The Top 10 Ways You Can Make Money On The Internet

Shutterstock.com.
Shutterstock.com.
So it turns out that the internet is good for more than just video games — you can make money off it too! Think of the internet as a giant country called Imaginationland. By playing your cards right, you can make some easy money online doing things you’re already doing. Here are some of the best ways for you to get started:

1. Google Adsense.

If that sounds like too much technical information for you, there is an easy button – Google’s advertising platform is as simple as signing up, enabling (on Blogger) or pasting a small code on your website, and allowing the advertisements to automatically roll in. The problem with this program is that you don’t get any commissions — and you don’t get to control the ad content. This is useful for some, but powerful users will want something a little more robust.

2. Amazon Associates.

Amazon has an Associates program for site owners and bloggers. They offer a search tool to find the right products and services from their site and a variety of ad styles to display on your site, including text-based and banner images (digital billboards).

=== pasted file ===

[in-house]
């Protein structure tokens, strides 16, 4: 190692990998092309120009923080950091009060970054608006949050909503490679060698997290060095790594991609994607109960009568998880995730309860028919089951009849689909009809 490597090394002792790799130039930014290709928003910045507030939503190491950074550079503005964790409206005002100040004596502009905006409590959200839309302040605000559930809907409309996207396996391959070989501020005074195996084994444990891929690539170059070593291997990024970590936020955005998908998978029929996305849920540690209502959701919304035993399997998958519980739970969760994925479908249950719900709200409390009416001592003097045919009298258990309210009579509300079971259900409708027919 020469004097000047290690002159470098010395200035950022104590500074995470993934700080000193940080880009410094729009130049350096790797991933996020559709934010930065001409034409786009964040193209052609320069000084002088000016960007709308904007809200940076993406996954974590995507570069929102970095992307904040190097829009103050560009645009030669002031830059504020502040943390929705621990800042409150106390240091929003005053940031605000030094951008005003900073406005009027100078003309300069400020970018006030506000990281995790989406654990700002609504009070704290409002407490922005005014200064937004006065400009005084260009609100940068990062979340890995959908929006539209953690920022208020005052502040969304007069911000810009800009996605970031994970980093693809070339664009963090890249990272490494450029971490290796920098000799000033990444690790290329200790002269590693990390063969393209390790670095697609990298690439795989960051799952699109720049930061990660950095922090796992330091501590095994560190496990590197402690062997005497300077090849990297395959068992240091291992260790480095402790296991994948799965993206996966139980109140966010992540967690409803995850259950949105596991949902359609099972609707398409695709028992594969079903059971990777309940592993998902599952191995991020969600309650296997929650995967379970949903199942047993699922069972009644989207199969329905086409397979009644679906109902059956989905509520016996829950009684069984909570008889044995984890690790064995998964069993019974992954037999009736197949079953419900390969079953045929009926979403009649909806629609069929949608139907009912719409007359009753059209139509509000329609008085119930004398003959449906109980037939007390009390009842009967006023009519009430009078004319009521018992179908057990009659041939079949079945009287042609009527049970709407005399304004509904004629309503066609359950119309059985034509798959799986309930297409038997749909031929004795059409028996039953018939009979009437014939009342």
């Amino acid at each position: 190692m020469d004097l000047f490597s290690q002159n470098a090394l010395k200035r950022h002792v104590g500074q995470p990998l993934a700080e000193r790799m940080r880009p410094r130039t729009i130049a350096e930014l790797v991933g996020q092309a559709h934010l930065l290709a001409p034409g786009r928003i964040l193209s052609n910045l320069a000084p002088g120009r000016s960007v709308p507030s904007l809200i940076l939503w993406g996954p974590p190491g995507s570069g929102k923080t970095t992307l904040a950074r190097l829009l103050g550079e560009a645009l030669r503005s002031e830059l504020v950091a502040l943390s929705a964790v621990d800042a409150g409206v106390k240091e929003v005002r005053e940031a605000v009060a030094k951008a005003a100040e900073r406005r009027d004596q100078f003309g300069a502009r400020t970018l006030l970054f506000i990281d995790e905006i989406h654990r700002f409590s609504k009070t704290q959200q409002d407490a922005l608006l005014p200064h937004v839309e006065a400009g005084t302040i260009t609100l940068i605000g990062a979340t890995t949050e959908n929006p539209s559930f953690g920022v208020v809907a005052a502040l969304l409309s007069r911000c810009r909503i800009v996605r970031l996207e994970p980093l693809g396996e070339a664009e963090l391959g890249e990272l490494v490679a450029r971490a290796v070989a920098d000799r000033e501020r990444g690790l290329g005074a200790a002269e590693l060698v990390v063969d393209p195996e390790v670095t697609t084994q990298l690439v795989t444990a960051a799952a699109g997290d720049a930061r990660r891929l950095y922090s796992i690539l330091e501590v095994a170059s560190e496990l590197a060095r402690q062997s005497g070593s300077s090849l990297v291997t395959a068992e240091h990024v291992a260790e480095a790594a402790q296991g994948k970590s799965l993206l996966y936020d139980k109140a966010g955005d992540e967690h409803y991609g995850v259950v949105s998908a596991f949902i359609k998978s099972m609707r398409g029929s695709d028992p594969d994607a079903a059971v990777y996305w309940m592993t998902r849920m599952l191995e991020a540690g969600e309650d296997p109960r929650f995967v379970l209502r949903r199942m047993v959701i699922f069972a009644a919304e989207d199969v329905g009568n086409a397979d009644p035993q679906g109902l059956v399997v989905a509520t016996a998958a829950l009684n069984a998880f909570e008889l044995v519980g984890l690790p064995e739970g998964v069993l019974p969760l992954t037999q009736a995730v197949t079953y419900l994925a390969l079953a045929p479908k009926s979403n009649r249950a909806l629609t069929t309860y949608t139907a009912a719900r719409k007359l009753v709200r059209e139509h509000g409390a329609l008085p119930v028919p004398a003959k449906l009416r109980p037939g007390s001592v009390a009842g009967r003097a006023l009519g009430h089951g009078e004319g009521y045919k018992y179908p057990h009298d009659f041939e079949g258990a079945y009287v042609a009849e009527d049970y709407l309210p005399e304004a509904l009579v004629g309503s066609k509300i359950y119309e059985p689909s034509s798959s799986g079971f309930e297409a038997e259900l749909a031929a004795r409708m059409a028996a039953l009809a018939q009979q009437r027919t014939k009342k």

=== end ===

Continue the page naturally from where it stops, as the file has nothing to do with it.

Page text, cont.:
Each item purchased through your Amazon links give you a commission. It doesn’t take high volume traffic to achieve results, either. I began making money with the program when I only had 1,000 hits per month on my site. They can apply your earnings to your Amazon account balance, issue you a check, or direct deposit into your bank account. If you love Amazon, you’ll love their associate’s program.

3. Mindsumo.

Mindsumo is an amazing concept that has been around for almost 4 years (Since 2011). Branded companies post the problems they face as “challenges” on Mindsumo, and you have to go head-to-head with other college kids and come up with the best idea to help them solve their problems. The best 3 ideas are awarded with $150, and $50 is given to the 10 second-best ideas, or “Honors.” It’s not always about the money, but Mindsumo allows you to think creatively, and also gives you a chance to put your ideas out into the world.

You must be a student or a professors to sign up, as they accept only .edu emails.

4. Klout.